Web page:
Vitamin A is used for the normal development of stem cells into red blood cells. In addition, vitamin A appears to improve the mobilization of iron from reserves in the body, directing it to the developing red blood cell. There, iron is included in hemoglobin – the carrier of oxygen in erythrocytes. Vitamin A metabolism is believed to interact with and in several ways. Zinc deficiency can lead to a decrease in the amount of transported Retinol, a decrease in the release of Retinol in the liver and a decrease in the conversion of Retinol to the retina. Vitamin A supplements have a beneficial effect on iron deficiency (anemia) and improve iron absorption in children and pregnant women. The combination of vitamin A and iron appears to heal more effectively than just supplemental iron or vitamin A.
Recent studies have shown that vitamin A, carotenoids, and provitamin A carotenoids may be effective in preventing the development of heart disease. The antioxidant activity of vitamin A and carotenoids is provided by a hydrophobic chain of polyene units, which can quench singlet oxygen (molecular oxygen with higher activity), neutralize thiyl radicals, and stabilize peroxyl radicals. In short, the longer the polyene chain, the higher the stability of the peroxyl radical. Because of their structure, vitamin A and carotenoids can be oxidized when the O2 stress is increased and are thus the most effective antioxidants at low oxygen pressures that are characteristic of physiological levels found in tissues. Overall, epidemiological evidence suggests that vitamin A and carotenoids are important dietary factors in reducing heart disease.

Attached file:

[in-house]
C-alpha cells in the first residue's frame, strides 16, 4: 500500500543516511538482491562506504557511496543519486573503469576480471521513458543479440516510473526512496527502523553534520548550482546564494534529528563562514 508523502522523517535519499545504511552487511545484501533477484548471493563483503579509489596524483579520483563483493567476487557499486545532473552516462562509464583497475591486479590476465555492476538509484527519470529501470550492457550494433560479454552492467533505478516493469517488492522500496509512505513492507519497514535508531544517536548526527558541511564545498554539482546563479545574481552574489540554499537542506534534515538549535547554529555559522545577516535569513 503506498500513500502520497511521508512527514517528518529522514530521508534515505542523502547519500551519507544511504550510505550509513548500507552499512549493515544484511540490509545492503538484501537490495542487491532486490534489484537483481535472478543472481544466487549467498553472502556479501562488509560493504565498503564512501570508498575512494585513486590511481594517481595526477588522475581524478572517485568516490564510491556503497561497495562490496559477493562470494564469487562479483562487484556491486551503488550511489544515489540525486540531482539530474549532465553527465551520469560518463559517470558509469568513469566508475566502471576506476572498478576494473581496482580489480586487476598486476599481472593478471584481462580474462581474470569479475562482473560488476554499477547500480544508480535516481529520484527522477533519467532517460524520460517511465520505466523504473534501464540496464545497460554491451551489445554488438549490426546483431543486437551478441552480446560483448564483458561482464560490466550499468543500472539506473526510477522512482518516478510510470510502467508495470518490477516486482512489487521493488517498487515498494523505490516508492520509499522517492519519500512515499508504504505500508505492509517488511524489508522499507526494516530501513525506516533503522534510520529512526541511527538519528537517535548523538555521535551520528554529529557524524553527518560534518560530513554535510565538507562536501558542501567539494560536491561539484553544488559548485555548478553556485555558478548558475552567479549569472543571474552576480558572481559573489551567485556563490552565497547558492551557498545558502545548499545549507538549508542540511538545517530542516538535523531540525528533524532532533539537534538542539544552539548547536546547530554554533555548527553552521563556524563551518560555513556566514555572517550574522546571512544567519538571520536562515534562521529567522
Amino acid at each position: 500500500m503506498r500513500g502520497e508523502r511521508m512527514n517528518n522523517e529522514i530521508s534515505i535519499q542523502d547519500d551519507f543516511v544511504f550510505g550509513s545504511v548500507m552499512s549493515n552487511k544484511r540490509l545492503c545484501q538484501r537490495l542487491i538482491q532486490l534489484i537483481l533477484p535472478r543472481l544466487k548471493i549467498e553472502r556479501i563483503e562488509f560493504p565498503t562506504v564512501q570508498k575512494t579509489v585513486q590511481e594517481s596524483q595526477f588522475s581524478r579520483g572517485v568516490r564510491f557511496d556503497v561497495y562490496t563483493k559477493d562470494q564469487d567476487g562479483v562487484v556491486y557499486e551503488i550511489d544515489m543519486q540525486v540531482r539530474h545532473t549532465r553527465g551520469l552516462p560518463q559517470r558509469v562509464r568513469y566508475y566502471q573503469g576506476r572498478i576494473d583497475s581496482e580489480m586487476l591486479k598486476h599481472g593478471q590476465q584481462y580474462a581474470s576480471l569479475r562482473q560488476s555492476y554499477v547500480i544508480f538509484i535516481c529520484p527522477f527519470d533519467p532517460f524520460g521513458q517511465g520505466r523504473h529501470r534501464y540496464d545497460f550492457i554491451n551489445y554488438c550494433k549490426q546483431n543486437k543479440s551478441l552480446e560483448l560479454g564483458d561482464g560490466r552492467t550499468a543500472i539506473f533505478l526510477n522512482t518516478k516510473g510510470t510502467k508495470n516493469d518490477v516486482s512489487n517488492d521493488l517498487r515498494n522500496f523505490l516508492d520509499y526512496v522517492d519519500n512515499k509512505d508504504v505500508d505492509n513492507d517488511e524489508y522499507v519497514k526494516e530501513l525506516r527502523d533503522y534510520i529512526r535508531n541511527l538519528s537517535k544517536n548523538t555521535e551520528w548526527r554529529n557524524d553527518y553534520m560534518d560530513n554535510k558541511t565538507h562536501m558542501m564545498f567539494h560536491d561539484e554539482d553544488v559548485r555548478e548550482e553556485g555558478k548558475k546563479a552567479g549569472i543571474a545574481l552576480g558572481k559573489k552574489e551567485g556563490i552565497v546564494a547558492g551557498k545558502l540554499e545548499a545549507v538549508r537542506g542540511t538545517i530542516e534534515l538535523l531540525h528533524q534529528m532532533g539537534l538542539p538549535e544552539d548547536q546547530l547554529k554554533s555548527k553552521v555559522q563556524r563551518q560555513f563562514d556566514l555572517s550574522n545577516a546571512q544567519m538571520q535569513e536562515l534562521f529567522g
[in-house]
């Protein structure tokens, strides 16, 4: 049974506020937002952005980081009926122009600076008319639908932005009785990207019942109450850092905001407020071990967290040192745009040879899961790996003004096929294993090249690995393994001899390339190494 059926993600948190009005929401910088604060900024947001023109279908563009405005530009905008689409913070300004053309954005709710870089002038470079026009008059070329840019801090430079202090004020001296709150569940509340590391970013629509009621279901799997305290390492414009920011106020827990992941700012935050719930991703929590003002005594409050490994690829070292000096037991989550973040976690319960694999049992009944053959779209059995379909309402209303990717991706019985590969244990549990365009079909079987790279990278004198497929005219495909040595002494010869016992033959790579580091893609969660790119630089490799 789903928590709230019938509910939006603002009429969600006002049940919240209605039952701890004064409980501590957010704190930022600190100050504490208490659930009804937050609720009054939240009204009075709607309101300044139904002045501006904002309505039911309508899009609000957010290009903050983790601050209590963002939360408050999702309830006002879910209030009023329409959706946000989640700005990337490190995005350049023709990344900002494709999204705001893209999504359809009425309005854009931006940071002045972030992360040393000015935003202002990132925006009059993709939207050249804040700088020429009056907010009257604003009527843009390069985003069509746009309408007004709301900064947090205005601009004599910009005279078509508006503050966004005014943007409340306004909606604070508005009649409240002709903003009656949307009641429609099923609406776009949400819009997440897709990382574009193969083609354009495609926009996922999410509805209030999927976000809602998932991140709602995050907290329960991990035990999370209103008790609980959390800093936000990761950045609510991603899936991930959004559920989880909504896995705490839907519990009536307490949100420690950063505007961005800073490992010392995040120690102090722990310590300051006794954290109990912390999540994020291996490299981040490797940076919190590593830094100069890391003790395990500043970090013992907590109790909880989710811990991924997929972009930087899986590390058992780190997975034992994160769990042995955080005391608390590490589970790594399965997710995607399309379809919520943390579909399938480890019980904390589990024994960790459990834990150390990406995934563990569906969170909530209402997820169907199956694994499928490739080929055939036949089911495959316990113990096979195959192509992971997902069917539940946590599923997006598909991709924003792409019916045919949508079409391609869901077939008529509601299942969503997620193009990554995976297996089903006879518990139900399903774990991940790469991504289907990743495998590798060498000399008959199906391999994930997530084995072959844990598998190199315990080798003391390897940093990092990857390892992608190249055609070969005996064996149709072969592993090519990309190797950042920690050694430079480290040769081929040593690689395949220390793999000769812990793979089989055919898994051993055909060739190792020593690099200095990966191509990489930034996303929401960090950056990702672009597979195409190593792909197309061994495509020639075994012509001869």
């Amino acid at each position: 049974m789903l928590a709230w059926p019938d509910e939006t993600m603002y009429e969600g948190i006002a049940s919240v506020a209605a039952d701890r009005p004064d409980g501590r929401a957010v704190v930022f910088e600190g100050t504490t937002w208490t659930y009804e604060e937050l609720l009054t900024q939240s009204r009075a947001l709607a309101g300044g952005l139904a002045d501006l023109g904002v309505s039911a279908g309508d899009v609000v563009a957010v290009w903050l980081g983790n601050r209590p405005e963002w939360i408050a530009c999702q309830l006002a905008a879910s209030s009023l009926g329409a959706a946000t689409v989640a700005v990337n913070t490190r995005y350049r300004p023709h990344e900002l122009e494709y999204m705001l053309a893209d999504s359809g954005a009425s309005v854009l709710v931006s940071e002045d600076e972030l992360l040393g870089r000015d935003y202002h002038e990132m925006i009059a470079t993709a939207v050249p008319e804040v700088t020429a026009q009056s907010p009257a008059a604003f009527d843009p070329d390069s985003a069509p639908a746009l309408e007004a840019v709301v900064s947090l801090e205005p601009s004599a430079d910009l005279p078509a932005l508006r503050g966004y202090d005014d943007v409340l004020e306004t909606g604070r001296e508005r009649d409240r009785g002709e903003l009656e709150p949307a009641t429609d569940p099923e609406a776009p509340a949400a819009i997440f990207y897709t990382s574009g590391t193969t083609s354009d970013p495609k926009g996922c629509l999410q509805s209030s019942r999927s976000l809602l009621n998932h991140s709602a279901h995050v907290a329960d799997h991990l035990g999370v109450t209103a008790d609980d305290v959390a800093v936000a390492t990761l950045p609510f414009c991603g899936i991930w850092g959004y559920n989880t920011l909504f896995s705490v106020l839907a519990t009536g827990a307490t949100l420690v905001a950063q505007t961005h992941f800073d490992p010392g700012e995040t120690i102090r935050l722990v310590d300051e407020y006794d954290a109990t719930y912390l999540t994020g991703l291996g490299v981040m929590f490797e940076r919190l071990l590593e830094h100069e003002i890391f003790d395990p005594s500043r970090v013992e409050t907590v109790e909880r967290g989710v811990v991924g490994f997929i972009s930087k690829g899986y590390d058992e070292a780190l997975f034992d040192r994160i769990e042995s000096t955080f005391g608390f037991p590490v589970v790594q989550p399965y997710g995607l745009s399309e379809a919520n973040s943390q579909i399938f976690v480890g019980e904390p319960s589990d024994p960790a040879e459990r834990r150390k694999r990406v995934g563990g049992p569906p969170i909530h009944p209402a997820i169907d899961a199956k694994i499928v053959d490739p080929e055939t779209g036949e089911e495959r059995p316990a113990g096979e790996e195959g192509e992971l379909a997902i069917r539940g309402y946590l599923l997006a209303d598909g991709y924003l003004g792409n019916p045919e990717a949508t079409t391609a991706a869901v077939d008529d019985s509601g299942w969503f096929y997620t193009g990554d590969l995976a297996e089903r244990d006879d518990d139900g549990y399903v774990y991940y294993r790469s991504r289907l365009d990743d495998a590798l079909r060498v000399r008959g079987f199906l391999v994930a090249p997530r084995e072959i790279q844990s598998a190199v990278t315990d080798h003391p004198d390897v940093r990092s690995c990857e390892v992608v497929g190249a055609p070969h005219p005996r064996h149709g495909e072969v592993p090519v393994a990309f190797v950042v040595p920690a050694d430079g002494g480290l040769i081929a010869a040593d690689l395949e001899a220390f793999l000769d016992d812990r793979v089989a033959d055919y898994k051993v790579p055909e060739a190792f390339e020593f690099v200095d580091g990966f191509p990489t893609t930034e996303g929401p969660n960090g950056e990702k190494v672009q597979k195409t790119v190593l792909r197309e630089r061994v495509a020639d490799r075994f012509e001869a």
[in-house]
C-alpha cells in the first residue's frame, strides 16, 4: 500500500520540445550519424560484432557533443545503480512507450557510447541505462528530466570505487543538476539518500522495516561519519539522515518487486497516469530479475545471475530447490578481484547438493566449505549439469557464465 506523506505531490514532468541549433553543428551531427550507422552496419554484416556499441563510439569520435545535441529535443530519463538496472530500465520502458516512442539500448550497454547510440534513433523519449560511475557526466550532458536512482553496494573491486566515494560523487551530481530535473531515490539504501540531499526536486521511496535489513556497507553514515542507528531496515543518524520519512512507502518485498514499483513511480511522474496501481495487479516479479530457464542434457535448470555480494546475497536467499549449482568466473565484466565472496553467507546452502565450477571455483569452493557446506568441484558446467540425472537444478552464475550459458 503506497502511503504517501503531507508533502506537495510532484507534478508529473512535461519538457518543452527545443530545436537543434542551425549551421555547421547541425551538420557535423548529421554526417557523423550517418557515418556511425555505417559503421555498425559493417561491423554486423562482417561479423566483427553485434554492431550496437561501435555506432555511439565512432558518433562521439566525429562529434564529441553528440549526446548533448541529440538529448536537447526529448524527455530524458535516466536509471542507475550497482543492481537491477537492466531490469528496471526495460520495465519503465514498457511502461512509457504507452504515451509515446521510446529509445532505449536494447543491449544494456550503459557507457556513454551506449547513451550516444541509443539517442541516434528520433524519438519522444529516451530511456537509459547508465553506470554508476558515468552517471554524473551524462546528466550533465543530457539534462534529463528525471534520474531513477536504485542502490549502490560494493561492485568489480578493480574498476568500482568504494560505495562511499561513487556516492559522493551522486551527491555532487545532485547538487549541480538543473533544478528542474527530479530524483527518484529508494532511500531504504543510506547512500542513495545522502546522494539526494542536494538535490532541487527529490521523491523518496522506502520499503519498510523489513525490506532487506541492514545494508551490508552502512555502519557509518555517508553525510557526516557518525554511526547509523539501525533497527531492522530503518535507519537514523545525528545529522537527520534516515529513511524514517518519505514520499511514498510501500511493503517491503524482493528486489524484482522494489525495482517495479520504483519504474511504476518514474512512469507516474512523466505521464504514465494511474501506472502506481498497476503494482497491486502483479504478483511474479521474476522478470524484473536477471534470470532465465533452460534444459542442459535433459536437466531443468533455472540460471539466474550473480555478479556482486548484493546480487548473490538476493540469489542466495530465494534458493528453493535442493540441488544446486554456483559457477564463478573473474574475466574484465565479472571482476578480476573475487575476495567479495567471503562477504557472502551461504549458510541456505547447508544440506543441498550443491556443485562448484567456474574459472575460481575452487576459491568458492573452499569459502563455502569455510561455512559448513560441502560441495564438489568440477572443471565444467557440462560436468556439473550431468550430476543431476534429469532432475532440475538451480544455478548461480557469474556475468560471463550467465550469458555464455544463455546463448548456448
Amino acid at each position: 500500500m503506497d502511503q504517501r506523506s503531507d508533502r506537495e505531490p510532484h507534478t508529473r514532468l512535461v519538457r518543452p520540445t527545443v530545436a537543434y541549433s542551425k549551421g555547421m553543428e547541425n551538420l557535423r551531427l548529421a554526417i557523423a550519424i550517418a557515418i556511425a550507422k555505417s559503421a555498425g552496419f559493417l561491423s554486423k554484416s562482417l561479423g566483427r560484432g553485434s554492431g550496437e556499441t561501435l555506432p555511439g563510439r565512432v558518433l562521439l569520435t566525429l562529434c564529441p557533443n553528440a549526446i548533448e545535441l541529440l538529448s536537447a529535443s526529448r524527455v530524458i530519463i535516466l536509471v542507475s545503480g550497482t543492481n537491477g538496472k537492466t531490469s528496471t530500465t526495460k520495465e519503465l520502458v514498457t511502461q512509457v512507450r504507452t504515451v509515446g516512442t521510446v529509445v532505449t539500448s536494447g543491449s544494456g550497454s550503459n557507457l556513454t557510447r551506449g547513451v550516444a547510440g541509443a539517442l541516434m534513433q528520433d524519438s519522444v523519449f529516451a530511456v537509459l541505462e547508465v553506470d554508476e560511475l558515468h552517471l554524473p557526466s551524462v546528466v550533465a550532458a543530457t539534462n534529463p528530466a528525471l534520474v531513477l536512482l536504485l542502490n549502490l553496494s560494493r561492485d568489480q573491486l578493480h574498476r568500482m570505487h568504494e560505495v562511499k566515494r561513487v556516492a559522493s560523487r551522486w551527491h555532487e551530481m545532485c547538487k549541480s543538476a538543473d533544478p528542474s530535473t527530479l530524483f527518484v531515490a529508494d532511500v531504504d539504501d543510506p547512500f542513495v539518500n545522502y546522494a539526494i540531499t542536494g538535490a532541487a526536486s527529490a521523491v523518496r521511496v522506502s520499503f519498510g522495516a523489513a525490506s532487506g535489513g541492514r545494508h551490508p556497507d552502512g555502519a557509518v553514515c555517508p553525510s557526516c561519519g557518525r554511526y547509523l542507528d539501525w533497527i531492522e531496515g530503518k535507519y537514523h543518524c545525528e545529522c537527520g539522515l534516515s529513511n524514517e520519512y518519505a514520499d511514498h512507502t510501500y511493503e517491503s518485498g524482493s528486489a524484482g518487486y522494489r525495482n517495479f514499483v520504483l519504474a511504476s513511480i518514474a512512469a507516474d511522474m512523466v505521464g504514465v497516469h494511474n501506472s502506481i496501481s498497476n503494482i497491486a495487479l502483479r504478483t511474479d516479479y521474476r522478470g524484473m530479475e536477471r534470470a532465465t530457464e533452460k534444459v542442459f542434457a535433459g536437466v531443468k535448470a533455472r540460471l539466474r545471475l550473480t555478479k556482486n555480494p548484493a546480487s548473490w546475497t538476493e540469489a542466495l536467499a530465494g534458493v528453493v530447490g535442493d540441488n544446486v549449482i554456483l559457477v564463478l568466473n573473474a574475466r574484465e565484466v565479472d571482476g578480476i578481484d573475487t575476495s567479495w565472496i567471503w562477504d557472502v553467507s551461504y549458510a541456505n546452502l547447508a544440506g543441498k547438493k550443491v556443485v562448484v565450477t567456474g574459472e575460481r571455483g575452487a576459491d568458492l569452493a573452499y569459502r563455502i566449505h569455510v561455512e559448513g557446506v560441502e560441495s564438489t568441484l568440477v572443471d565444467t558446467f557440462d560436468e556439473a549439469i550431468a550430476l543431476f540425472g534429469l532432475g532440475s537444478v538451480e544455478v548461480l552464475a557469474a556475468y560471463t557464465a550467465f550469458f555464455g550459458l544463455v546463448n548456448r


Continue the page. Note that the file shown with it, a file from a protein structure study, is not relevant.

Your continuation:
The European Food Safety Authority (EFSA), which provides scientific advice to policymakers, has confirmed that the following health benefits have been seen with vitamin A consumption:
- normal cell division;
- normal development and functioning of the immune system;
- maintaining the normal state of the skin and mucous membranes;
- maintenance of vision;
- normal iron metabolism.
Vitamin A has a high compatibility with vitamins C and E and the minerals iron and zinc. Vitamins C and E protect vitamin A from oxidation. Vitamin E increases the absorption of vitamin A, but only in cases where vitamin E is consumed in small amounts. A high vitamin E content in the diet, in turn, impairs the absorption of vitamin A. Zinc helps the absorption of vitamin A by taking part in its conversion to Retinol. Vitamin A enhances the absorption of iron and affects the utilization of the iron reserve present in the liver.
Vitamin A also works well with vitamins D and K2, magnesium, and dietary fat. Vitamins A, D and K2 work synergistically to support immune health, promote adequate growth, maintain bone and dental health, and protect soft tissue from calcification. Magnesium is essential for the production of all proteins, including those that interact with vitamins A and D. Many of the proteins involved in the metabolism of vitamin A and the receptors for both vitamins A and D function correctly only in the presence of zinc.
Vitamins A and D also work together to regulate the production of certain vitamin-dependent proteins. Once vitamin K activates these proteins, they help mineralize bones and teeth, protect arteries and other soft tissues from abnormal calcification, and protect against cell death.
Vitamin A foods are best consumed with foods that contain “healthy” fat. For example, spinach, which is high in vitamin A and lutein, is recommended to be combined with. The same goes for lettuce and carrots, which go well with avocados in salads. As a rule, animal foods rich in vitamin A already contain some amount of fat, sufficient for its normal absorption. As for vegetables and fruits, it is recommended to add a small amount of vegetable oil to salad or freshly squeezed juice – this way we will be sure that the body will receive the necessary vitamin in full.